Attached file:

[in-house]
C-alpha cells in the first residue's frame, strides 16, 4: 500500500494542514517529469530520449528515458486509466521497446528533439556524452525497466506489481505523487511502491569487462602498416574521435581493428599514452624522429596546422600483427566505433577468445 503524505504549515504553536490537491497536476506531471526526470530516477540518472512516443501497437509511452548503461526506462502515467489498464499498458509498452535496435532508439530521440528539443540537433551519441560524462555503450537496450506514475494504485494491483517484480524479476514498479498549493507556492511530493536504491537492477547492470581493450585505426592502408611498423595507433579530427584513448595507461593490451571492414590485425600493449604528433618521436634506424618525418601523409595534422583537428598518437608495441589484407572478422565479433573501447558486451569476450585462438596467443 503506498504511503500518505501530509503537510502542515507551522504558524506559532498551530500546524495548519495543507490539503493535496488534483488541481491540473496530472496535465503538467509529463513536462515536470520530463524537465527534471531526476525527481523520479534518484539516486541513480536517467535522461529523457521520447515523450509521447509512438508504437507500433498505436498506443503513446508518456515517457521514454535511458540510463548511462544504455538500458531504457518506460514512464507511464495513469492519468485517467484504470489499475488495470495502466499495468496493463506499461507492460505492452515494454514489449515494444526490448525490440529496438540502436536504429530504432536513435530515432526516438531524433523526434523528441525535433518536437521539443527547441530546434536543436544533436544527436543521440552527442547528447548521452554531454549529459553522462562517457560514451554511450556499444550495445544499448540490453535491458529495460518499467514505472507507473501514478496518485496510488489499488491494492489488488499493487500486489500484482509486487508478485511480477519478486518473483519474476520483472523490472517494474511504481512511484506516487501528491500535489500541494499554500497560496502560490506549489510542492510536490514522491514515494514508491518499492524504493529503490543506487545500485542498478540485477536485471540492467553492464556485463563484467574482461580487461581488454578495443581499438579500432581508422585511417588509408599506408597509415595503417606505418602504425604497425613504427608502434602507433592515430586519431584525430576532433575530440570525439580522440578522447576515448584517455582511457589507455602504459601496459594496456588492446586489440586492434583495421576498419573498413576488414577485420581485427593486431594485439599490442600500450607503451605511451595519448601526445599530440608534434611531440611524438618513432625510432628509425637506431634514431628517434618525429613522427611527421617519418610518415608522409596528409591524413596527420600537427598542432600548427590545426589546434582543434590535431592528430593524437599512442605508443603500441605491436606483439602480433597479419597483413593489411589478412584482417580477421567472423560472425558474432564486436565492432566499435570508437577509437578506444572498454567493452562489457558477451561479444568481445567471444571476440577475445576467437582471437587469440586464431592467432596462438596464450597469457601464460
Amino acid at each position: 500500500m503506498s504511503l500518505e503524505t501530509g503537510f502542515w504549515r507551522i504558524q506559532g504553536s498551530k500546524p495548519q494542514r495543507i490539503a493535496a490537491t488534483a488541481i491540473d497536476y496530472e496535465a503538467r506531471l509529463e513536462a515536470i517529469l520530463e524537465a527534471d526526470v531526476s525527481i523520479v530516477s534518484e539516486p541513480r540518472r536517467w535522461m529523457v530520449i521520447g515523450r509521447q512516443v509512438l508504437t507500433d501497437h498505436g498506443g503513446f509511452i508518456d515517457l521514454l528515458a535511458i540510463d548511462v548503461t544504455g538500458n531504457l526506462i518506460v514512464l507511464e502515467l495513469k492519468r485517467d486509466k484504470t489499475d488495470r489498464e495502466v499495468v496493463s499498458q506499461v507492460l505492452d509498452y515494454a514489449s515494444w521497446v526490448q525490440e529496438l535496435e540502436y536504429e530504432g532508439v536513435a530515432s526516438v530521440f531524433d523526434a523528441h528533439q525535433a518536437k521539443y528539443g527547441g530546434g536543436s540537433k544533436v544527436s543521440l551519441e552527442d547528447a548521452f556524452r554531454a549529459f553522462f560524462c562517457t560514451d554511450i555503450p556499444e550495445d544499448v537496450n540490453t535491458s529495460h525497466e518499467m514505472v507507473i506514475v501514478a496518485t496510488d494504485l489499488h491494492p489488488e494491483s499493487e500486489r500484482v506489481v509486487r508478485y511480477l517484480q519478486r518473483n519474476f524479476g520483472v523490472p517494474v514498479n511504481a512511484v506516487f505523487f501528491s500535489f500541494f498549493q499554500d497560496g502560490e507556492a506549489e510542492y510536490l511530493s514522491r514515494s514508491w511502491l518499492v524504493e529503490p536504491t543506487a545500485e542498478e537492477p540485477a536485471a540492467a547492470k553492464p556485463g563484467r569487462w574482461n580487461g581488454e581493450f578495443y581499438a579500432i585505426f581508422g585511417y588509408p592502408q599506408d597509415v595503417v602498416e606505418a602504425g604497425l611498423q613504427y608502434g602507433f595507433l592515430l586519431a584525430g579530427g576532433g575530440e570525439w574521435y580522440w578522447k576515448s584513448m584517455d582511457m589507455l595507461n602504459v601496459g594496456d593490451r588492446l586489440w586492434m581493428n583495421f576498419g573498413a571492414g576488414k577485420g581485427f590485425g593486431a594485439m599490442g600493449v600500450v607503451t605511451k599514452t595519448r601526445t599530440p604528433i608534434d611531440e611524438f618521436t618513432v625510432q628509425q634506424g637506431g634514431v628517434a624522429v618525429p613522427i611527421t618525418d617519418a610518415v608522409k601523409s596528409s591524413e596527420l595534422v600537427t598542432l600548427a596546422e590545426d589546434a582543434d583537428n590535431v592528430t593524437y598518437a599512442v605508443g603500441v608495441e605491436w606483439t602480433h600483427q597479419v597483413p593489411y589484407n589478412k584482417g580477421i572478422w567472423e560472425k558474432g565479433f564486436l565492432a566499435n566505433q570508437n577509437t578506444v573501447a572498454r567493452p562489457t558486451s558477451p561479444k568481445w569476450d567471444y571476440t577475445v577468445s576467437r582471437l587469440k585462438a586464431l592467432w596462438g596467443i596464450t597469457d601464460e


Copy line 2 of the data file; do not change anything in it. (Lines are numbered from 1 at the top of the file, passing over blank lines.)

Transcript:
C-alpha cells in the first residue's frame, strides 16, 4: 500500500494542514517529469530520449528515458486509466521497446528533439556524452525497466506489481505523487511502491569487462602498416574521435581493428599514452624522429596546422600483427566505433577468445 503524505504549515504553536490537491497536476506531471526526470530516477540518472512516443501497437509511452548503461526506462502515467489498464499498458509498452535496435532508439530521440528539443540537433551519441560524462555503450537496450506514475494504485494491483517484480524479476514498479498549493507556492511530493536504491537492477547492470581493450585505426592502408611498423595507433579530427584513448595507461593490451571492414590485425600493449604528433618521436634506424618525418601523409595534422583537428598518437608495441589484407572478422565479433573501447558486451569476450585462438596467443 503506498504511503500518505501530509503537510502542515507551522504558524506559532498551530500546524495548519495543507490539503493535496488534483488541481491540473496530472496535465503538467509529463513536462515536470520530463524537465527534471531526476525527481523520479534518484539516486541513480536517467535522461529523457521520447515523450509521447509512438508504437507500433498505436498506443503513446508518456515517457521514454535511458540510463548511462544504455538500458531504457518506460514512464507511464495513469492519468485517467484504470489499475488495470495502466499495468496493463506499461507492460505492452515494454514489449515494444526490448525490440529496438540502436536504429530504432536513435530515432526516438531524433523526434523528441525535433518536437521539443527547441530546434536543436544533436544527436543521440552527442547528447548521452554531454549529459553522462562517457560514451554511450556499444550495445544499448540490453535491458529495460518499467514505472507507473501514478496518485496510488489499488491494492489488488499493487500486489500484482509486487508478485511480477519478486518473483519474476520483472523490472517494474511504481512511484506516487501528491500535489500541494499554500497560496502560490506549489510542492510536490514522491514515494514508491518499492524504493529503490543506487545500485542498478540485477536485471540492467553492464556485463563484467574482461580487461581488454578495443581499438579500432581508422585511417588509408599506408597509415595503417606505418602504425604497425613504427608502434602507433592515430586519431584525430576532433575530440570525439580522440578522447576515448584517455582511457589507455602504459601496459594496456588492446586489440586492434583495421576498419573498413576488414577485420581485427593486431594485439599490442600500450607503451605511451595519448601526445599530440608534434611531440611524438618513432625510432628509425637506431634514431628517434618525429613522427611527421617519418610518415608522409596528409591524413596527420600537427598542432600548427590545426589546434582543434590535431592528430593524437599512442605508443603500441605491436606483439602480433597479419597483413593489411589478412584482417580477421567472423560472425558474432564486436565492432566499435570508437577509437578506444572498454567493452562489457558477451561479444568481445567471444571476440577475445576467437582471437587469440586464431592467432596462438596464450597469457601464460